Plant Pathogenic Oomycetes Express RXLR Effector Proteins

One expanded family of effector proteins is defined by the sequence RXLR (Arg-X-Leu-Arg, where X is any amino acid), which in some cases is followed by an acidic-rich dEER motif (Asp-Glu-Glu-Arg) (Figure 1). The RXLR motif was originally identified by comparing sequences of effectors from Hyaloperonospora arabidopsidis, Phytophthora infestans, and Phytophthora sojae [15]. It has since been shown that the RXLR motif is important for translocation of oomycete effectors into plant cells [16], [17]. It is widely accepted that RXLR effectors are modular proteins comprising an N-terminal secretion signal, followed by the RXLR region, and a C-terminal “effector” domain that encodes the biochemical activity of the protein when expressed directly in plant cells [18], [19]. A large family of Phytophthora RXLR effectors contain conserved sequence motifs (W, Y, and L) in their C-terminal domains that often form tandem repeats [2], [20].

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Figure 1. Structural conservation of the WY-domain fold in RXLR effectors from P. infestans, P. capsici, and H. arabidopsidis.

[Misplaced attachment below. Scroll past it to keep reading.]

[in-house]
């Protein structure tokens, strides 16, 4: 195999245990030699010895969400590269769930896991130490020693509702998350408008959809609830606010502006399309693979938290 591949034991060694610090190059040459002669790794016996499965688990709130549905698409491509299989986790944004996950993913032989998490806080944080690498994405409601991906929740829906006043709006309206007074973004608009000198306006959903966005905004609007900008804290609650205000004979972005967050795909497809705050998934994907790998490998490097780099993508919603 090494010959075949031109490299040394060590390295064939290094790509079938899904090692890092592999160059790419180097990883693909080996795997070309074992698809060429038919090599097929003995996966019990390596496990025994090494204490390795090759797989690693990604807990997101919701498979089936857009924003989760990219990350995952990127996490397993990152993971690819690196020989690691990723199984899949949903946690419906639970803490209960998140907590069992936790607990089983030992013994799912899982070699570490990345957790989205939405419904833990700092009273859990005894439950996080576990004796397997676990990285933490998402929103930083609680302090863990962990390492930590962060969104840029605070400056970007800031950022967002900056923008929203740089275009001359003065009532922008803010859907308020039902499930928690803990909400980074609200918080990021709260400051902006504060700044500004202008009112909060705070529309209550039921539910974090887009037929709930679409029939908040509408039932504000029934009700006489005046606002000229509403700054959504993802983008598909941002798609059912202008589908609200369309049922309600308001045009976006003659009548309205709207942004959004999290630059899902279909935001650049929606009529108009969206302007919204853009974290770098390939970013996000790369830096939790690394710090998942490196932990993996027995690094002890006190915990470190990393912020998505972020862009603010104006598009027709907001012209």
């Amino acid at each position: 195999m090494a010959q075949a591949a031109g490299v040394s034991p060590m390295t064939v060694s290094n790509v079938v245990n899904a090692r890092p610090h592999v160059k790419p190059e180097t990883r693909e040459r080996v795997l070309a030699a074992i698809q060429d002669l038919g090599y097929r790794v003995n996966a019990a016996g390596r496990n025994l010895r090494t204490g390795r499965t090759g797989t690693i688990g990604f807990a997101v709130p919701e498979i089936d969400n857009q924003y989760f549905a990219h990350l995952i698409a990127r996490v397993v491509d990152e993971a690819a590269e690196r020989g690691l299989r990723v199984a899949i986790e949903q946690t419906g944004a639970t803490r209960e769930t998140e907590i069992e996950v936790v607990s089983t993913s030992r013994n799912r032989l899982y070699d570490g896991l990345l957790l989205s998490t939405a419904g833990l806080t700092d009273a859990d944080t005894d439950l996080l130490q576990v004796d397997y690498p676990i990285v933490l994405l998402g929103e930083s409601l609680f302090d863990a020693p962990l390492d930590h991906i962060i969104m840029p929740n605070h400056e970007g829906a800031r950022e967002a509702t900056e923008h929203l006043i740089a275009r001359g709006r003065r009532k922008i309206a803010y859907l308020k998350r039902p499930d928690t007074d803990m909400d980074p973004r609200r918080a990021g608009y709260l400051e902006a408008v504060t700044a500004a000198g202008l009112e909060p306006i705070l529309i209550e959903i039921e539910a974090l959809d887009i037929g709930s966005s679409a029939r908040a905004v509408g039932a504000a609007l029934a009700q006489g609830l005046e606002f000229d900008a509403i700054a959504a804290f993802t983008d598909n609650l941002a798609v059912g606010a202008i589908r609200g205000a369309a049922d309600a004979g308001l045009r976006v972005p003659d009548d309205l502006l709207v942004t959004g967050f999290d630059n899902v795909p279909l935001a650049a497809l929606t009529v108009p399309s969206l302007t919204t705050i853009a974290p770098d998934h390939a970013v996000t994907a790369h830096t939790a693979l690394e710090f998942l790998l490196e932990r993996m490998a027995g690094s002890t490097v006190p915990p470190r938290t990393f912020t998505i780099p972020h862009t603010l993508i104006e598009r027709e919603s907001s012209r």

(a) Schematic representation (to scale) of the domain architectures of AVR3a4, AVR3a11, PexRD2, and ATR1 showing the positions of the WY-domains used in the structural overlays. SP = signal peptide region, RXLR = RXLR/dEER region, WY = WY-domain regions (schematics are aligned at the end of the RXLR/dEER region). (b) Structure-based sequence alignment showing the positions of the conserved helices in each WY-domain. (c) Stereo view of an overlay comprising the WY-domains from AVR3a11, ATR1-WY1, ATR1-WY2, PexRD2, and AVR3a4 (α2–α4 span the WY-domain, α1 is the N-terminal helix present in all but PexRD2). The helices of the structures are colored in grades of blue through to cyan. Connecting regions are in gray (all structures). (d) Stereo view (orientation as in (c)) showing the positions of important residues within the hydrophobic core of the WY-domain (red = the W position, blue = the Y position, in green are two positions contributed from α3). Only the conserved helices are shown in cartoon representation (connecting regions removed for clarity).